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Archive for Monday, March 28, 2011

McLouth senior Trevor Roberts who lost part of his leg after football injury will get special prosthetic to help with running

Trevor Roberts, a McLouth High School senior, lost the lower part of his leg after a football injury. Today, with the help of a prosthetic, he is playing on the McLouth High baseball team.

March 28, 2011

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Trevor Roberts, right, is playing spring baseball with McLouth High School.

Trevor Roberts, right, is playing spring baseball with McLouth High School.

Trevor Roberts warms up his pitching arm along the fence line during the McLouth High baseball practice Friday. Roberts lost his left leg in a McLouth football game last fall.

Trevor Roberts warms up his pitching arm along the fence line during the McLouth High baseball practice Friday. Roberts lost his left leg in a McLouth football game last fall.

Trevor Roberts took some pitching time on the mound during practice Friday. Roberts lost his left leg in a McLouth football game last fall.

Trevor Roberts took some pitching time on the mound during practice Friday. Roberts lost his left leg in a McLouth football game last fall.

Trevor Roberts, left, holds his bat at his side as he waits his turn to swing after McLouth teammate Wyatt Farris, center.

Trevor Roberts, left, holds his bat at his side as he waits his turn to swing after McLouth teammate Wyatt Farris, center.

If you ask Trevor Roberts if the road was difficult, you’ll get a quick shrug and a smile.

He’s over it.

“Just livin’ life,” he said.

The McLouth High School senior lost the lower part of his left leg last fall after a football injury.

A compound fracture of his tibia and fibula led to gangrene, and a doctor told him he’d either lose his leg or his life.

But today, he’s already back on the school’s baseball team and has plans to play even more sports.

And that’s thanks to the many people — both inside and outside the community — who extended a helping hand, Roberts and his guardians said.

“There are so many people, it’s just impossible to name them,” said Lisa Humerickhouse, Roberts’ legal guardian.

The donations have been coming from all over the place. Roberts got $3,000 from a man in California he’d never met, Humerickhouse said. A check came recently from the Basehor-Linwood school district for a fundraiser.

It’s not just money, either. The family has received videos of fellow amputees doing everything from driving a stick-shift car to playing golf.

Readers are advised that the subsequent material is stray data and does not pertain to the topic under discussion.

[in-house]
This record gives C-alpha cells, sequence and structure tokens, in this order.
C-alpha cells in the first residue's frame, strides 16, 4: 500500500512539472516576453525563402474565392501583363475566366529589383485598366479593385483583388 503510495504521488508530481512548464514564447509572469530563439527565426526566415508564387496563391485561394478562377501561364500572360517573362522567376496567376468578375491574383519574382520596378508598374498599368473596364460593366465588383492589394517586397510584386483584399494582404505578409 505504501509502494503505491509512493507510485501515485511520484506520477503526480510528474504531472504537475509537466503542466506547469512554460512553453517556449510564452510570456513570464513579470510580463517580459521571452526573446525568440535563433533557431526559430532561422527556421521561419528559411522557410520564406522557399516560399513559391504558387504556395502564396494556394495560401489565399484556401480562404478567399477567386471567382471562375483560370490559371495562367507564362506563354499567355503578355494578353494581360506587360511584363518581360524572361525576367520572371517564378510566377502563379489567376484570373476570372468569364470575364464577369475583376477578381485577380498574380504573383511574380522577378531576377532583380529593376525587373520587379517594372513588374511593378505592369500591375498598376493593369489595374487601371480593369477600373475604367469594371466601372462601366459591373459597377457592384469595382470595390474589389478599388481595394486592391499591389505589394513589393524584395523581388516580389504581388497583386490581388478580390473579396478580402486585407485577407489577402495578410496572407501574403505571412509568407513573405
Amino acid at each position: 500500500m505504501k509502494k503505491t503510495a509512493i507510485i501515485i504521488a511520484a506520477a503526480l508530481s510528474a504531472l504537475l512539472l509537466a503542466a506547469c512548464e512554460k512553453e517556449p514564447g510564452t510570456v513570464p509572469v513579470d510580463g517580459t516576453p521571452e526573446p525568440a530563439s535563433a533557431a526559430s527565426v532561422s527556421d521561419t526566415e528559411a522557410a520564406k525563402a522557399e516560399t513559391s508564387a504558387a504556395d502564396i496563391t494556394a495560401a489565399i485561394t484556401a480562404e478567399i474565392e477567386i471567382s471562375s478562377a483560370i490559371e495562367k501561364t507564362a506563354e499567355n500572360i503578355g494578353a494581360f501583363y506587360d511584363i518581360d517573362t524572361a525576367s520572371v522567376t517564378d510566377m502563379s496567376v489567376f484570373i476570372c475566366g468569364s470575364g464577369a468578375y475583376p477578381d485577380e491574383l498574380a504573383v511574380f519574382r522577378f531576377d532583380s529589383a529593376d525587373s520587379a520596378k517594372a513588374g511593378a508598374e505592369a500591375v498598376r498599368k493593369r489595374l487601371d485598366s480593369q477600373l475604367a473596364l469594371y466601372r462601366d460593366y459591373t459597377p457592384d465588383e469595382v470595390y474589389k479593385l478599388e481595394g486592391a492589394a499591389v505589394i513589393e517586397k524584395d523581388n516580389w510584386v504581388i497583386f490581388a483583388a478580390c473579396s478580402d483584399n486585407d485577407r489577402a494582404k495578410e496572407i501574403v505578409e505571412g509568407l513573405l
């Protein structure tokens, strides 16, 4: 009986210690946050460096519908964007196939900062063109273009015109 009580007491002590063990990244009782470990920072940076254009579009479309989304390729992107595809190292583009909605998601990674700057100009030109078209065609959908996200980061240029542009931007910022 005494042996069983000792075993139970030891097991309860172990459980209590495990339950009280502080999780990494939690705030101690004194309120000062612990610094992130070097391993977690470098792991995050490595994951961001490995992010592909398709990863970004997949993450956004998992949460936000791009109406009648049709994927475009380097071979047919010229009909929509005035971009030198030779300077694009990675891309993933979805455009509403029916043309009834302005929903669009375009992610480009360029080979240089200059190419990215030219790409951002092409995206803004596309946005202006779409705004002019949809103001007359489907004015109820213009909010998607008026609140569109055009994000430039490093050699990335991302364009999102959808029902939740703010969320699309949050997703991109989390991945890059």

“We’ve tried to send out thank-yous, but it’s almost impossible,” Humerickhouse said.

His baseball coach, Kevin Stewart, said Roberts is a full member of the team and participates in drills, practices and everything else. His good sense of humor keeps the team’s spirits high, he said.

Roberts said the only thing he can’t do is run. But he’s working on that, too. He’ll be going to Oklahoma this week to be fitted with a special prosthetic designed for running.

Still, hitting, fielding, throwing, pitching — he seems to have all that stuff down. Stewart said he’s just as coordinated and athletic as most of his teammates, even with a prosthetic.

“Going back, thinking about football, I mean, he was a great athlete then, but now you can really see how good of an athlete he is,” said Stewart, who also served as an assistant on the football team. “He’s hopping around on one leg, throwing people out, and he can pitch and do some other things. He’s a pretty special kid, and I definitely enjoyed coaching him.”

In the game in which he suffered his injury, Roberts had returned a kickoff for a touchdown, added two receiving touchdowns and had racked up 193 total yards — all in the first half.

Once he gets the prosthetic designed for running, Roberts said he’d like to try to participate on the high school track team.

Roberts and his guardians are still fighting an insurance company over a computerized knee, which would operate more smoothly than his current prosthetic. Still, his medical expenses have been nearly covered by the donations.

Now all that’s left is paying for college, Humerickhouse said, adding quickly that she didn’t think that was anybody else’s concern.

Roberts said he hopes to attend Kansas University next fall, though he still needs to take the ACT. He said he doesn’t yet know what he hopes to do with his life. He’s just taking it as it comes.

And what would he like to say to the people who helped him out?

“Just thanks,” he said. “I mean, they’ve been there since day one, and I still hear from them every now and again. It’s encouraging.”

Comments

christy kennedy 3 years, 8 months ago

Great kid! Seems like he'll do whatever he wants to do despite challenges. Best wishes to him and his family.

Bob Forer 3 years, 8 months ago

A tragic story with a good ending. This kid sounds like a real fighter. i wish him and his family the best.

rgh 3 years, 8 months ago

This is truly an amazing story. This same thing happened to a high school wrestler in Illinois and he has a great attitude as well. I wish both all the best.

Deja Coffin 3 years, 7 months ago

Trevor is awesome! I was leaving the track the other day sulking about my lack of running skills.... when I saw him and a friend shooting hoops and it made me realize that the thing I'm whining about is probably the one thing he would love to be able to do again. I will say that already it seems like he can do more on one leg without complaining then some of us can do on two legs. We're lucky to have such a great role model in our community.

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